Trolls seldom have anything worthwhile to say. They twist, bully, rant and rave and insult, putting forth their worst drivel to provoke a response. All behind a cloak of anonymity. That is the nature of a troll; inevitably a loser who dares not show his face. So when such a troll spouts outright lies that can easily be refuted, there is seldom any value in refuting the hateful comments, because the troll already knows they are lies, and is only seeking validation.
In other words, response to a troll allows him to think that he is on the same level as the writer/blogger/journalist, in his perverted mind at least. By ignoring any troll comments, this leaves the troll with the uncertainty as to whether the author has even bothered to read his lowly words – something that I envision is probably the most frustrating thing for a troll: not to be placed at the same “level” as the author.
But for once, glancing at a troll’s comments actually served a useful – if somewhat disparate – purpose: the relationship between troll and fool reminded me that I need to blog about my most recent April Fool’s joke.
Recently, in my capacity of chair of our departmental graduate and admissions committee, one of my many tasks was to provide a detailed orientation and explanation of the “Comprehensive Exam” that our second year graduate students are required to take. This exam is essentially a very well-structured exercise in grant-writing, in which the students learn to research a topic distinct from their own, write an NIH (National Institutes of Health) style ‘specific aims’ page, receive feedback and input from their examination committee, and ultimately write a full 12 page proposal and defend it in an oral exam. The whole process occurs in a structured manner in the course of about 5 months. I should also point out that the issue of ‘how distinct the proposal needs to be’ from the student’s own research is always a bone of contention…
I want to take this opportunity to point out that I am immensely proud of my department’s graduate program, the overall level of the students in it, and particularly my own students. Furthermore, it is also important for me to note that my general comments about professional amongst graduate students (or lack thereof), in NO WAY reflects my view of the students in my own graduate program. My Guardian article was a very general reflection based on some students in some institutions, and the non-professional examples and attitudes cited had nothing to do with students in my program or lab.
In fact, I feel it necessary to point out that students from our program do very, very well, on average, in scientific careers. Students from my own laboratory have done exceptionally well. I have already produced an exceptional tenure-track assistant professor at an outstanding and highly competitive institute in India (IISER Mohali), and have 4 graduates at top-grade laboratories in prestigious institutions here in the US doing and thriving in post-doctoral positions. Certainly potential independent investigators and PIs, in a few years time. I have also been told explicitly, on several occasions by colleagues who encountered my former students that they are exceptionally well-trained, especially in comparison with graduate students from those high-tier ivy league institutions.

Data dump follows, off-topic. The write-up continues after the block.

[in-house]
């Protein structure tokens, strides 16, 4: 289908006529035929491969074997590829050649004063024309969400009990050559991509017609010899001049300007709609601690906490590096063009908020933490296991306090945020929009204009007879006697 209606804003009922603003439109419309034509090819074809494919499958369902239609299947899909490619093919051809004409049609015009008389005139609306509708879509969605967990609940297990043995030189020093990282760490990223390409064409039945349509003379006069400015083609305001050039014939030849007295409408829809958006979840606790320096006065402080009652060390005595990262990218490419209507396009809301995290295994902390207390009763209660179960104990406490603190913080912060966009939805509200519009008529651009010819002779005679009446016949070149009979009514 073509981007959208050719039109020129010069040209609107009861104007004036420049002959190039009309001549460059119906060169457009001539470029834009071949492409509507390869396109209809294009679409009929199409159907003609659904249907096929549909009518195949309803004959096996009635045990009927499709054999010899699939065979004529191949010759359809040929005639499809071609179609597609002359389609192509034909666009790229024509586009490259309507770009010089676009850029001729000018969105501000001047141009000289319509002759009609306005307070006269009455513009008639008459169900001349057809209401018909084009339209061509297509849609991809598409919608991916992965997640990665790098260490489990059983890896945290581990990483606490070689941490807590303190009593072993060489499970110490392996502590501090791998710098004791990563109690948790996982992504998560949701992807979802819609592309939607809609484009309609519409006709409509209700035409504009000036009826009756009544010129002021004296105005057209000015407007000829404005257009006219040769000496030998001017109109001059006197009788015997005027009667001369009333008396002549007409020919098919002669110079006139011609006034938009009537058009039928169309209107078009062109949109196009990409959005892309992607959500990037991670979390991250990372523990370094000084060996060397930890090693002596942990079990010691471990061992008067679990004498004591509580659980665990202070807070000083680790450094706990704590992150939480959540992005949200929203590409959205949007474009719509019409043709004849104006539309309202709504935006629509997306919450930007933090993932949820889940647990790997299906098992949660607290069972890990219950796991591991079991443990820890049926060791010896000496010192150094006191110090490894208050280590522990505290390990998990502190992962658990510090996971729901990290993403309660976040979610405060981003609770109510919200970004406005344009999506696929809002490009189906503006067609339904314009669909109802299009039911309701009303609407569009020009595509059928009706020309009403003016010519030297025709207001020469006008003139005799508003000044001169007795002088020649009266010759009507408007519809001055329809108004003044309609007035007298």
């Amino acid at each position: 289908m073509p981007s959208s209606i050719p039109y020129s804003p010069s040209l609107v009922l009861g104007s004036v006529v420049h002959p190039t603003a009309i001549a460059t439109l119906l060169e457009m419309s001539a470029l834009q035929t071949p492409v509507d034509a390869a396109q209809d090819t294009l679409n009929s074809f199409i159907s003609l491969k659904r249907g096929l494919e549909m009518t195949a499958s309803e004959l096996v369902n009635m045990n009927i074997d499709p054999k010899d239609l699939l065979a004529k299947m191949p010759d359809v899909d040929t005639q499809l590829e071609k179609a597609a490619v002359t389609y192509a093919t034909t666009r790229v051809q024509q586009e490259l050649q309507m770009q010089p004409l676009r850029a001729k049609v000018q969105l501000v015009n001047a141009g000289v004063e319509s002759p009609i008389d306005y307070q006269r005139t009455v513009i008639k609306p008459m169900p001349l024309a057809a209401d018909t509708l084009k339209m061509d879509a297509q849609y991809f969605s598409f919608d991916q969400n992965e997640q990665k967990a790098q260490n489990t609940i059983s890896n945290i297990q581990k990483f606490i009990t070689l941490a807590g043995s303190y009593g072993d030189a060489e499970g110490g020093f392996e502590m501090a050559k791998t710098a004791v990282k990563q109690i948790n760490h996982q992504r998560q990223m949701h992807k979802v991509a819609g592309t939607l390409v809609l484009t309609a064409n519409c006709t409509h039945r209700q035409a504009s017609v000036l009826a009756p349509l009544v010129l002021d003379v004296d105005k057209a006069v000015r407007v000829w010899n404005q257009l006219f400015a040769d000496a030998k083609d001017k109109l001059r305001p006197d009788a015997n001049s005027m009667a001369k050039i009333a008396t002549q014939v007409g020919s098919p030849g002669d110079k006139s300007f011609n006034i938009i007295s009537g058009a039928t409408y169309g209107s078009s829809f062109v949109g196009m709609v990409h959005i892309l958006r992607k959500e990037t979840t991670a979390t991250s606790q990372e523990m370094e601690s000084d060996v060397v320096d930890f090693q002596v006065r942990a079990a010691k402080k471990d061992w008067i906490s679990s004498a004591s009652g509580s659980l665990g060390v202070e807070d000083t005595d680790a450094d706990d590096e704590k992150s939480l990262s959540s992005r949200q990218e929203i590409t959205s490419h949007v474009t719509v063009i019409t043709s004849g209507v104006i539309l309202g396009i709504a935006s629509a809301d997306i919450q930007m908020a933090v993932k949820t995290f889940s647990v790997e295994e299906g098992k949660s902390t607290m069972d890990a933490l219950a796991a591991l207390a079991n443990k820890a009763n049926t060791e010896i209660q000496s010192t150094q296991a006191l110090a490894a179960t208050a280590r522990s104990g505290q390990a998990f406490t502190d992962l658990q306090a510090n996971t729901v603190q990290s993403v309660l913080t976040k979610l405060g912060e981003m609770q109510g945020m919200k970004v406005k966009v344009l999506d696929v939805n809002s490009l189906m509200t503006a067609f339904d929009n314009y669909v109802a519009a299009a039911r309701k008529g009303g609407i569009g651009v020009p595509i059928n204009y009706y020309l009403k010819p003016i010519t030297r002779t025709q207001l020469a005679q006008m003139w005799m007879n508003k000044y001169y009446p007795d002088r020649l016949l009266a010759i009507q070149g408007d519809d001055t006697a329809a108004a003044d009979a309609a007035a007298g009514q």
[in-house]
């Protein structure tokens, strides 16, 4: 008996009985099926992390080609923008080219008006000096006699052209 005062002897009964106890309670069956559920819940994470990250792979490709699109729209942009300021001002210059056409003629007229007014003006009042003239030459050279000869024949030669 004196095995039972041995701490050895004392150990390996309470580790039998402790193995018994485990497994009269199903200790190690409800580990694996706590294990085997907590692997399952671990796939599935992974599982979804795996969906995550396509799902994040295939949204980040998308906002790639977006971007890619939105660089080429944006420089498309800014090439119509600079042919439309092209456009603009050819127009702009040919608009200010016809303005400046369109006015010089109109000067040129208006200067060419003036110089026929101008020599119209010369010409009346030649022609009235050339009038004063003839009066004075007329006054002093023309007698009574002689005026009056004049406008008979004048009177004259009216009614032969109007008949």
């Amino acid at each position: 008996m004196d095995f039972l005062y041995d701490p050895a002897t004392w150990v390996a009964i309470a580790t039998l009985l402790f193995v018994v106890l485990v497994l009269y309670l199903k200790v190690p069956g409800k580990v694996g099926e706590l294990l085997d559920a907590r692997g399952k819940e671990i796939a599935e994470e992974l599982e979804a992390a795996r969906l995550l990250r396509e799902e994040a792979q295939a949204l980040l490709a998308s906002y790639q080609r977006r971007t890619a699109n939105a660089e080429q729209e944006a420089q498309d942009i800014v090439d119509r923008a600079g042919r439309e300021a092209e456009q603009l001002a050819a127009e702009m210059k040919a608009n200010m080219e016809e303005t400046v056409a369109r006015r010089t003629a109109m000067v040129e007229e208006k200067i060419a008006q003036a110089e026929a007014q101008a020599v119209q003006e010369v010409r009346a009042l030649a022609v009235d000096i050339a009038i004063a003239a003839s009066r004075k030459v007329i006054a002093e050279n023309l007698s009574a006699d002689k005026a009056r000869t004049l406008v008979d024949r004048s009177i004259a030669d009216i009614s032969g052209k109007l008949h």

Okay, enough self-congratulatory back-patting, and now to the point!
Those who know me are familiar with my penchant for little practical jokes, and although I have had less time and energy to pursue this passion in recent years, I still enjoy pulling someone’s leg once in awhile. An example was when I announced to the lab members that I accepted a position in Anchorage, Alaska, and we were moving the lab in 3 months time. Anyone want to join me? Of course that was an April Fool’s joke, but no one caught on until I reassured them that we were not going to be Sarah Palin’s neighbors…
This April Fool’s I prepared a Power Point to orient the students on how to go through the process of their Comprehensive Examination. I began with a slide highlighting the differences between this year and the previous year. I put up an animated slide that said:
1) This year, to allow students more room to develop their proposals, we are moving from 12 pages to 25 pages, as the NIH grants used to be.
2) This year, due to the continuing conflict on how close the proposal can be to the students’ research, the graduate committee has decided that each student prepare TWO 25 page proposals: one on his/her own research, and one distinct from his/her research.
I wish I had had a camera to photograph the gaping mouths, the disbelief, the “how could this be happening to us?” A shocked silence hit the room. I was in my element, perfectly serious, explaining how these changes would benefit the students and the examination process. But I am merciful. I waited a few seconds, savoring the exprssions, before the next animation kicked in.
3) HAPPY APRIL FOOLS!
It’s a good thing the students were so relieved. Otherwise they might have roasted me over a spitfire. One thing for sure: it was certainly an icebreaker for the rest of the orientation!
Until April Fools, 2015.